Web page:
DVT (Deep Venous Thrombosis)
Definition of DVT (Deep Venous Thrombobis)
DVT, or Deep Venous Thrombosis , is the formation of blood clots (also known as thrombus) within the deep veins of the body. The most common locations are the legs, followed by the pelvis. DVT is a relatively common medical condition, affecting up to 600,000 Americans each year. Over 1 million people undergo evaluation for DVT annually in the United States.
Symptoms of DVT
At least 50% of those with deep venous thrombosis have no symptoms at all and the condition is discovered by imaging studies alone. Symptoms of DVT include pain, swelling (also known as edema), skin discoloration (red, pink, purple, blue, or tan), tenderness of the leg, enlarged or engorged veins, increased warmth of the skin, and “tightening” of the skin.
Cause of DVT
The etiologies of deep venous thrombosis are multiple. They include prolonged immobilization (such as during prolonged travel), surgery, physical trauma, pregnancy, medications such as hormone therapy and birth control medications, obesity, cancer, genetic or inherited clotting disorders, vein catheters, May-Thurner’s Syndrome, advanced age, and infections.
Some known predisposing factors that lead to the veins clots forming include decreased blood flow within the veins (i.e. venous stasis), damage to the blood vessel walls and the valves located within the vein walls, and thickening of the blood itself (known as hypercoagulability).
Diagnosis of DVT
The most common way that deep venous thrombosis is diagnosed is through a vein ultrasound, also known as a venous duplex study. Other methods of diagnosis include CT scan (CAT scan), MRI, and catheter venography. Physical exam by a doctor can aid in the diagnosis, but a confirmatory imaging test is always necessary.
Complications of DVT
The most dangerous complication related to deep venous thrombosis is the clot spreading or traveling to another location of the body. If the clot dislodges and floats to the heart and lungs, it can lead to a Pulmonary Embolism (PE) than can be lethal.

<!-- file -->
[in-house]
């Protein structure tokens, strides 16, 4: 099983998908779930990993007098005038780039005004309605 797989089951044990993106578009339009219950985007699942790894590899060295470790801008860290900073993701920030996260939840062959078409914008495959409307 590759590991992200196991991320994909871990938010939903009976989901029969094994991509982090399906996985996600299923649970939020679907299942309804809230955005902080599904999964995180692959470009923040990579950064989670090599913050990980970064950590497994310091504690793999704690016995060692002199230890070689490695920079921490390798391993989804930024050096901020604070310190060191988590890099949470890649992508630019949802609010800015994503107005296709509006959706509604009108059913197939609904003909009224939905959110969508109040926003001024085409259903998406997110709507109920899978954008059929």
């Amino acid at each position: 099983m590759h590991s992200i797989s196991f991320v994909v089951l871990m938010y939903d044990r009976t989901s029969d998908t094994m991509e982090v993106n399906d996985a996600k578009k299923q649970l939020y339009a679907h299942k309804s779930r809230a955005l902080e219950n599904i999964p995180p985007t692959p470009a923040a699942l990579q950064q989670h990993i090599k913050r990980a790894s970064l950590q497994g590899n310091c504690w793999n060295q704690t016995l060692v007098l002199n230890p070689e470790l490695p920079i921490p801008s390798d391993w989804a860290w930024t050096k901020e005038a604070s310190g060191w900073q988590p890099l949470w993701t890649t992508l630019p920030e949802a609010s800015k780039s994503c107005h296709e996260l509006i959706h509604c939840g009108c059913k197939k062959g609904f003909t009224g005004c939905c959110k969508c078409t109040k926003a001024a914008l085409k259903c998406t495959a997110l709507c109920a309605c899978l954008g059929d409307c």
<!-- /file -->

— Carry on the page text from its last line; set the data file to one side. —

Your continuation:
Post-thrombotic Syndrome (PTS) is a chronic condition in which the veins become damaged long-term as a result of scar tissue formation or valve damage within the lining of the veins. This can lead to areas of obstruction or stenosis that hinders the ability of blood to circulate normally. If the valves are dysfunctional within the veins, this can lead to venous insufficiency or venous reflux, a chronic circulatory disease. This often is referred to as “venous hypertension” of the leg. The symptoms of this condition include long-term leg swelling / edema, chronic leg pain that is often worse with walking or prolonged standing, skin damage that often manifests as brown discoloration at the ankles, or skin ulcers of the leg (most often located on the inside of the ankles).
Treatment of DVT
There are many different treatment options available for deep venous thrombosis. The type of treatment offered by your physician often depends on the location and severity of the clots. The most common treatment offered is anticoagulant medications, either Coumadin (Warfarin), Lovenox, Heparin, or a combination of these. When these medications cannot be administered for medical reasons (such as risk of bleeding), a metal filter device is often placed within the vein (known as an Inferior Vena Cava Filter or IVC filter). IVC filters can often be removed at a future date when they are no longer needed. Other common therapies include “clot-busting” or “clot-dissolving” medications that can be delivered through a catheter directly into the clot under x-ray guidance. One such medicine is referred to as t-PA or Tissue Plasminogen Activator. Other possible therapies for regions of vein obstruction or stenosis that do not respond to the medications include balloon angioplasty or stents placed into the vein under x-ray guidance. It is best to have a consultation with a Vein Specialist as quickly as possible after being diagnosed with a DVT so that all of your options can be discussed.
Prevention of DVT
Deep venous thrombosis preventative measures to are advised for at risk medical, surgical, and pregnant patients. Prophylaxis includes early and frequent exercise / movement, compression stockings, pneumatic compression devices, and blood-thinner medications such as heparin and Lovenox. Please consult with a physician to find out which options are best for your particular situation.